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Control Access with AWS Identity and Access Management

Learning Objectives

After completing this unit, you’ll be able to:

  • Explain the features of AWS Identity and Access Management (IAM).
  • Follow IAM best practices when structuring resource access.

AWS Identity and Access Management icon depicting a lock and rectangular card against a red background

AWS Identity and Access Management (IAM) enables you to manage access to AWS services and resources. With IAM, you can create and manage AWS users, groups, and roles. Then, you can use permissions to allow and deny their access to AWS resources.

In this unit, you learn about the different components of IAM and how you can effectively manage permissions.

Establish Your Root User Credentials

Permissions icon depicting a closed lock

When you first create an AWS account, a root user identity is created. To access the AWS account root user, you sign in with your email address and password that you provided when creating the account.

When you log in to AWS with your root user credentials, you have:

  • Unrestricted access to all the resources in your AWS account
  • Access to your billing information
  • The ability to change your password

As a best practice, instead of using the root user, you should create IAM users and assign them the necessary permissions to handle day-to-day activities.

IAM Users

Icon depicting a single user

An IAM user is a person or an application that interacts with AWS. Instead of sharing your root user credentials with others, you can create individual IAM users. Users are not separate accounts. Instead, they’re separate users within your account. Each user can have their own password for access to the AWS Management Console with different levels of access.

Groups

Icon depicting three users–two in the background and one in the foreground

An IAM group is a collection of IAM users. As a best practice, you should use groups for assigning permissions. This can make it easier to manage and scale access.

Imagine you have multiple users who are database administrators. You could create a group called “Database Admins” and give that group the types of permissions that database administrators typically need. Any user in the Database Admins group will automatically have these permissions you set up.

If a new user joins your organization and requires database administrator permissions, you simply add them to the group. If a person changes jobs in your organization, instead of editing that user’s permissions, you can remove them from the old group and add them into the new group so they have the right level of access.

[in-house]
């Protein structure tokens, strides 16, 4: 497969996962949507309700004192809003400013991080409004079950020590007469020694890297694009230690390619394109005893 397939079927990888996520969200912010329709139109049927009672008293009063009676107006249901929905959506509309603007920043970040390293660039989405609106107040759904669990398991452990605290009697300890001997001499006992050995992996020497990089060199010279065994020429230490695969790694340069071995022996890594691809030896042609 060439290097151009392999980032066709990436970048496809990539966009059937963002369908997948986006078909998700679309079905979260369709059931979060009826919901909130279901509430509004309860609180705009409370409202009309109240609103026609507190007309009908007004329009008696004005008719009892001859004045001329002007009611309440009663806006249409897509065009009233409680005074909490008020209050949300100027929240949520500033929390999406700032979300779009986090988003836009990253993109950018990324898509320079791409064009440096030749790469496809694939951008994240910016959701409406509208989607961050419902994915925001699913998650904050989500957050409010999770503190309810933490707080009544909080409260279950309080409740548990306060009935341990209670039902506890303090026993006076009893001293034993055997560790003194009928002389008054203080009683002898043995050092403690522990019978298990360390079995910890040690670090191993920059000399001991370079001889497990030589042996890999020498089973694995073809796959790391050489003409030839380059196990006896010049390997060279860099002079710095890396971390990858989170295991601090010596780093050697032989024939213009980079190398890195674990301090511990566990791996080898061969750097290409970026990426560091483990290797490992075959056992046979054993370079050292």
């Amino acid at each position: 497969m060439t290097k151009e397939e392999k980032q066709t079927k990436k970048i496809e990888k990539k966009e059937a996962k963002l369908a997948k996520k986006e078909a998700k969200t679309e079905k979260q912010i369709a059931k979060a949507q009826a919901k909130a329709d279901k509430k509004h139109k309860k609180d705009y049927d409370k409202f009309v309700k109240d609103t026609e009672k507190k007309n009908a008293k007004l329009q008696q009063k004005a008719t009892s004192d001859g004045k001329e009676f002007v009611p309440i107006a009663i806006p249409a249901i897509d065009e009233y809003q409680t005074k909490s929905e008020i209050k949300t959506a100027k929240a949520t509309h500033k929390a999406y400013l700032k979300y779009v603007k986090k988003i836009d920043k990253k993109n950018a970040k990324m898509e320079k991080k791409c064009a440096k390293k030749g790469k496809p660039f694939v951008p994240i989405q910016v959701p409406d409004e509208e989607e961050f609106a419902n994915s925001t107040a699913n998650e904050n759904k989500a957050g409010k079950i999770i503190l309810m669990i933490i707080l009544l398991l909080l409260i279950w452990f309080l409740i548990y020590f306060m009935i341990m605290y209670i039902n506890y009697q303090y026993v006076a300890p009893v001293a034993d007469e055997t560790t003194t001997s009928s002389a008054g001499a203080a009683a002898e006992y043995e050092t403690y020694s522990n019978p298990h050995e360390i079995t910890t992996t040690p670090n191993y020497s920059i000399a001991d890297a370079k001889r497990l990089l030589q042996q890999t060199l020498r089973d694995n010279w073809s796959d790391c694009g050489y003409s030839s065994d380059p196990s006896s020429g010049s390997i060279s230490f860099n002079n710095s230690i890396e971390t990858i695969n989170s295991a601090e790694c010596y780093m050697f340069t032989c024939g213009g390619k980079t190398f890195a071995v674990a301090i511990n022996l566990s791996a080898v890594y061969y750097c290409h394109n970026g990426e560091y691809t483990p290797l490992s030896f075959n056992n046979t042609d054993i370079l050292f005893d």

IAM Roles

Role icon depicting a construction hard hat

An IAM role is an identity that you can create in your account to have specific permissions.

Like an IAM user, an IAM role can have permissions set in order to grant or restrict access to AWS services. Unlike an IAM user, IAM roles are not associated with a unique person. Instead, they’re intended to be shared and assumed when needed.

For example, if Amazon Elastic Compute Cloud (EC2) needs to make changes to an Amazon Simple Storage Service (S3) bucket, it could assume an IAM role with the right permissions, make the updates, and then release the role and no longer have the privileges to Amazon S3 that it doesn't need.

IAM users can also assume IAM roles when needed. As a best practice, when you no longer need to use an IAM role, you should exit from the role in the IAM console to give up the permissions. This helps to prevent you from accidentally accessing or modifying sensitive resources.

IAM Access Advisor

Icon depicting a checklist, with three rows consisting of a square checkbox and a horizontal line

As you create new roles within AWS, a best practice is to periodically review their usage and to ensure you’re only keeping active, necessary roles. The IAM Access Advisor makes this quick and easy. It gives you a report of the service permissions that have been granted to a role, along with details about when those services were last accessed.

With Access Advisor, you can easily determine which roles might no longer be needed and more securely restrict access to your AWS environments.

Access Policies

Policy icon depicting a rectangular sheet of paper, with a vertical column that includes two check marks and one X

A policy is an object in AWS that, when associated with an identity or resource, defines its permissions. When a user or role makes a request in AWS, the permissions that are outlined in a policy determine whether the request will be allowed or denied.

Here are a few examples of IAM access policies.

  • Allows an Amazon EC2 instance to attach or detach volumes
  • Allows full Amazon Relational Database Service (RDS) access within a specific Region
  • Allows Read and Write access to a specific Amazon S3 bucket
  • Specifies the API operations that a user is allowed to call

Multi-factor Authentication

 Icon depicting a circle with MFA inside of it

Multi-factor authentication (MFA) adds an extra layer of protection to your AWS account. After MFA has been enabled, a user needs to provide their user name and password, followed by a security token from a device.

MFA is disabled by default. You can enable it for your account and also for any IAM users that you have created.

Enabling MFA is a best practice. If a user’s password or access keys are ever compromised, your account resources are still secure because of the additional authentication requirement.

Wrap-Up

With IAM, you have the flexibility to create users, roles, and groups in ways that best align with how your AWS environment should be used.

In the next unit, you review some of the security services that are available to you within AWS.

Resources